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Biological Literature: Documenting Sources (Citations)

Why Should I Cite My Sources?

The primary reason to cite your sources is to avoid plagiarism and give proper credit to the original author or creator.  Other reasons for citing your sources:

  • Enables a reader to locate the sources you cited.
  • Demonstrates the accuracy and reliability of your information.
  • Shows the amount of research you’ve done.
  • Strengthens your work by lending outside support to your ideas.

Writing Labs

Managing Your Research

  • Start your research early.
  • Take and keep accurate notes of the sources you use.  Distinguish between your ideas and other’s ideas and direct quotes.
  • Document your sources immediately.  As you gather sources during your research, make sure to record all the information you need to cite your sources accurately and completely (e.g., authors, titles, URL addresses, etc.).  Check with your instructor to see what citation style you will be using (e.g., APA, MLA, Chicago)
  • Books:  When using the library catalog to find books, print out the catalog records of any books you may use for your paper.  Catalog records provide brief information on books including the author/s, title, publisher, and publication date.  You can also photocopy the title and copyright pages from any book you use for your paper.  Note the page numbers you need to cite.
  • Journal, Magazine, & Newspaper Articles:  Keep an online or paper copy of the articles you will use for your paper.  If you use an article from a library database, you will need to include the database information in your citation.  The information you need to include from the database will depend on the format style specified by your instructor.  Many library databases have a citation tool that automatically generates a citation in the format you specify.  These citation tools are a good starting point for formatting your references but you may still need to “tweak” them according to your instructor’s specifications.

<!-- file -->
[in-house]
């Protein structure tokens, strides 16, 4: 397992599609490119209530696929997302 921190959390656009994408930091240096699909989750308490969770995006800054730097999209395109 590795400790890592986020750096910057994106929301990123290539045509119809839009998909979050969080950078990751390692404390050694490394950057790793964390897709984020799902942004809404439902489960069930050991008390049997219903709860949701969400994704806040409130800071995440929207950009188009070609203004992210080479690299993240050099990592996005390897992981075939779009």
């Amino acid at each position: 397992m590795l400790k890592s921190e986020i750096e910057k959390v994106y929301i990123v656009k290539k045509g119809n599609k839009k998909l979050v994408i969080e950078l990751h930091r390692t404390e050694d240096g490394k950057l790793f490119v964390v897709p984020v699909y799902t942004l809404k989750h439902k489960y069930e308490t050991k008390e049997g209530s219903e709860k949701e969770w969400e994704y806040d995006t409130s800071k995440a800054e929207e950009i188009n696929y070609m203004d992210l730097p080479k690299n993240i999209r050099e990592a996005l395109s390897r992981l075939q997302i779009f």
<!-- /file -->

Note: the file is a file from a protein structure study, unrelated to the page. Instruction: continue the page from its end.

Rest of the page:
• Web Sites:  Keep an online or paper copy of the web pages you use for your paper.  Make sure to record the URL address of the exact page on the web site that is used.
  • Use EndNote Web:  A research management, writing and collaboration tool that helps you put all the pieces of your research together.

Terms to Know

Citing:  Also called documenting or referencing.  The recording of information (e.g., author, title, publisher, publication date, page numbers, database name, URL address, etc.)  from a source (e.g., book, magazine article, web site) which allows an instructor or anyone to identify and locate a source.  By citing your sources, you are also giving proper credit to those sources. This information is then formatted to a citation style (e.g., APA, MLA, Chicago) specified by your instructor and inserted into your essay.

Common knowledge:   Facts or ideas that are well know by many people and that can be found in numerous sources (e.g., Barack Obama is our current president of the United States).

Quotation:  Also called a quote.  Using someone's exact words.  When you use a direct quote, place the passage in quotation marks and cite the source according to the citation style specified by your instructor (e.g., Using a direct excerpt from Barack Obama’s January 2009 inaugural address).

Paraphrasing:   Using someone's ideas, but putting them in your own words. This is probably the skill you will use most when incorporating sources into your writing. Although you use your own words to paraphrase, you must still cite the source of the information (e.g., Using an excerpt from Barack Obama’s January 2009 inaugural address and putting it in your own words).

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